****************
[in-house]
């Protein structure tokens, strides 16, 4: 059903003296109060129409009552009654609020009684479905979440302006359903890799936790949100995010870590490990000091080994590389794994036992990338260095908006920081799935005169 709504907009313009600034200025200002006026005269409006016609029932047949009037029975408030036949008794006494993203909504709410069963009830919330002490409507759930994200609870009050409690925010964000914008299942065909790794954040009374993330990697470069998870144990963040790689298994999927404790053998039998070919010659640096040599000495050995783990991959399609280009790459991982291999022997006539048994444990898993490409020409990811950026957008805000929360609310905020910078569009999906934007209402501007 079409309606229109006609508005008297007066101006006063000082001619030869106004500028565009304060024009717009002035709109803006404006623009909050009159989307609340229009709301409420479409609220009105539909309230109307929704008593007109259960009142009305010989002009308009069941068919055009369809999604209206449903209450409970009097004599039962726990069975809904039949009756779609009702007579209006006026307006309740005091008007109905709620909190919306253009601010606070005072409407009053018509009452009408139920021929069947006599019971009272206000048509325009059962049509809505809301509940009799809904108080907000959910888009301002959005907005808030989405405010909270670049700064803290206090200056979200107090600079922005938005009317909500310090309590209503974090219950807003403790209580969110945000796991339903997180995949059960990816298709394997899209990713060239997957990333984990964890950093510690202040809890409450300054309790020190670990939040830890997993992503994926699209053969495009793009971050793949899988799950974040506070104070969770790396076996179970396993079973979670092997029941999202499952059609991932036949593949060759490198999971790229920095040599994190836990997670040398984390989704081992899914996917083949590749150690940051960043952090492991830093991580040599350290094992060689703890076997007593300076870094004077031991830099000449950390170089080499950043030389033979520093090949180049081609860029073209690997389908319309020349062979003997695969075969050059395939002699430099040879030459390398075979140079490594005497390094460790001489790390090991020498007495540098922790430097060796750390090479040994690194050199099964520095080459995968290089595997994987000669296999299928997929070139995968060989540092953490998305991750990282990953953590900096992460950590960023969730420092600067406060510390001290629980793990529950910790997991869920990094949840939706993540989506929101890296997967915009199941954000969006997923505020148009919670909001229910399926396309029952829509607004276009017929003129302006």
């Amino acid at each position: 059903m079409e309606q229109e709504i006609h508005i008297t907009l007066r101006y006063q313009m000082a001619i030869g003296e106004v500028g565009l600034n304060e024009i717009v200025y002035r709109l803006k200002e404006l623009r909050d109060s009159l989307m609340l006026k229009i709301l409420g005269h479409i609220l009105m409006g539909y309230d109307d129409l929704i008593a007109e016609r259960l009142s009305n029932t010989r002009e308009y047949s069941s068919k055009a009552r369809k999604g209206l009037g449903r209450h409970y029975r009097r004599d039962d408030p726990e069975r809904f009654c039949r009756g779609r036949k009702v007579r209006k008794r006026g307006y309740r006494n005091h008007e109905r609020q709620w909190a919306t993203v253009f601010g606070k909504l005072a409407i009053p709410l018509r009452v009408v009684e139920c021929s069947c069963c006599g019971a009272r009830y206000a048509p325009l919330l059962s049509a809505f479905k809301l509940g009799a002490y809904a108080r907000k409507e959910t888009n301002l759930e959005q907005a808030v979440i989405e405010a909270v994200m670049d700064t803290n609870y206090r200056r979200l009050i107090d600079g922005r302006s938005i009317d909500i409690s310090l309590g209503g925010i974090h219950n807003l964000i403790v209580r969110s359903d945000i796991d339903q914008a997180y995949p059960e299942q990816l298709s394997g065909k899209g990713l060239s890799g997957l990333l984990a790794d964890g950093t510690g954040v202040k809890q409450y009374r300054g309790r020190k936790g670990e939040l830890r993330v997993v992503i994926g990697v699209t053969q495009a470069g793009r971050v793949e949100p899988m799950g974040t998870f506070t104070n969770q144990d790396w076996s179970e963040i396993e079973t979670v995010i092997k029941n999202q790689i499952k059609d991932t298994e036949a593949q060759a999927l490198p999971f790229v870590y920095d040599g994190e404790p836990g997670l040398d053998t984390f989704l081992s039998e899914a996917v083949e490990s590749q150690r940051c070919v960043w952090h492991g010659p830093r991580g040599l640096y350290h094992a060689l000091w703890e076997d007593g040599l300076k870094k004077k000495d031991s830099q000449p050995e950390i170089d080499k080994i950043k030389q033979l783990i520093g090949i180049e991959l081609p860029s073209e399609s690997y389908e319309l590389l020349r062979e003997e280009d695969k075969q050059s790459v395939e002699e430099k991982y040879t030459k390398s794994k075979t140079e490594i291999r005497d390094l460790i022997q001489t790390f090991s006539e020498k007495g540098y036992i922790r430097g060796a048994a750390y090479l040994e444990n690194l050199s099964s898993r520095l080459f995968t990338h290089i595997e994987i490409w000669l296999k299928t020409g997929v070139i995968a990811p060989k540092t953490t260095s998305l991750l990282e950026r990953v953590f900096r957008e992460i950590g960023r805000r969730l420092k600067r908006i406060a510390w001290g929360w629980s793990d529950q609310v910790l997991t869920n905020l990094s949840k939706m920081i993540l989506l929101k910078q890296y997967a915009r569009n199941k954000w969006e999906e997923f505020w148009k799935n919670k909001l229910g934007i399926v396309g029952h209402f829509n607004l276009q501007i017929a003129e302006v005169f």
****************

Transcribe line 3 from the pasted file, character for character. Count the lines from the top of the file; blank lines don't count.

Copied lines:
């Amino acid at each position: 059903m079409e309606q229109e709504i006609h508005i008297t907009l007066r101006y006063q313009m000082a001619i030869g003296e106004v500028g565009l600034n304060e024009i717009v200025y002035r709109l803006k200002e404006l623009r909050d109060s009159l989307m609340l006026k229009i709301l409420g005269h479409i609220l009105m409006g539909y309230d109307d129409l929704i008593a007109e016609r259960l009142s009305n029932t010989r002009e308009y047949s069941s068919k055009a009552r369809k999604g209206l009037g449903r209450h409970y029975r009097r004599d039962d408030p726990e069975r809904f009654c039949r009756g779609r036949k009702v007579r209006k008794r006026g307006y309740r006494n005091h008007e109905r609020q709620w909190a919306t993203v253009f601010g606070k909504l005072a409407i009053p709410l018509r009452v009408v009684e139920c021929s069947c069963c006599g019971a009272r009830y206000a048509p325009l919330l059962s049509a809505f479905k809301l509940g009799a002490y809904a108080r907000k409507e959910t888009n301002l759930e959005q907005a808030v979440i989405e405010a909270v994200m670049d700064t803290n609870y206090r200056r979200l009050i107090d600079g922005r302006s938005i009317d909500i409690s310090l309590g209503g925010i974090h219950n807003l964000i403790v209580r969110s359903d945000i796991d339903q914008a997180y995949p059960e299942q990816l298709s394997g065909k899209g990713l060239s890799g997957l990333l984990a790794d964890g950093t510690g954040v202040k809890q409450y009374r300054g309790r020190k936790g670990e939040l830890r993330v997993v992503i994926g990697v699209t053969q495009a470069g793009r971050v793949e949100p899988m799950g974040t998870f506070t104070n969770q144990d790396w076996s179970e963040i396993e079973t979670v995010i092997k029941n999202q790689i499952k059609d991932t298994e036949a593949q060759a999927l490198p999971f790229v870590y920095d040599g994190e404790p836990g997670l040398d053998t984390f989704l081992s039998e899914a996917v083949e490990s590749q150690r940051c070919v960043w952090h492991g010659p830093r991580g040599l640096y350290h094992a060689l000091w703890e076997d007593g040599l300076k870094k004077k000495d031991s830099q000449p050995e950390i170089d080499k080994i950043k030389q033979l783990i520093g090949i180049e991959l081609p860029s073209e399609s690997y389908e319309l590389l020349r062979e003997e280009d695969k075969q050059s790459v395939e002699e430099k991982y040879t030459k390398s794994k075979t140079e490594i291999r005497d390094l460790i022997q001489t790390f090991s006539e020498k007495g540098y036992i922790r430097g060796a048994a750390y090479l040994e444990n690194l050199s099964s898993r520095l080459f995968t990338h290089i595997e994987i490409w000669l296999k299928t020409g997929v070139i995968a990811p060989k540092t953490t260095s998305l991750l990282e950026r990953v953590f900096r957008e992460i950590g960023r805000r969730l420092k600067r908006i406060a510390w001290g929360w629980s793990d529950q609310v910790l997991t869920n905020l990094s949840k939706m920081i993540l989506l929101k910078q890296y997967a915009r569009n199941k954000w969006e999906e997923f505020w148009k799935n919670k909001l229910g934007i399926v396309g029952h209402f829509n607004l276009q501007i017929a003129e302006v005169f």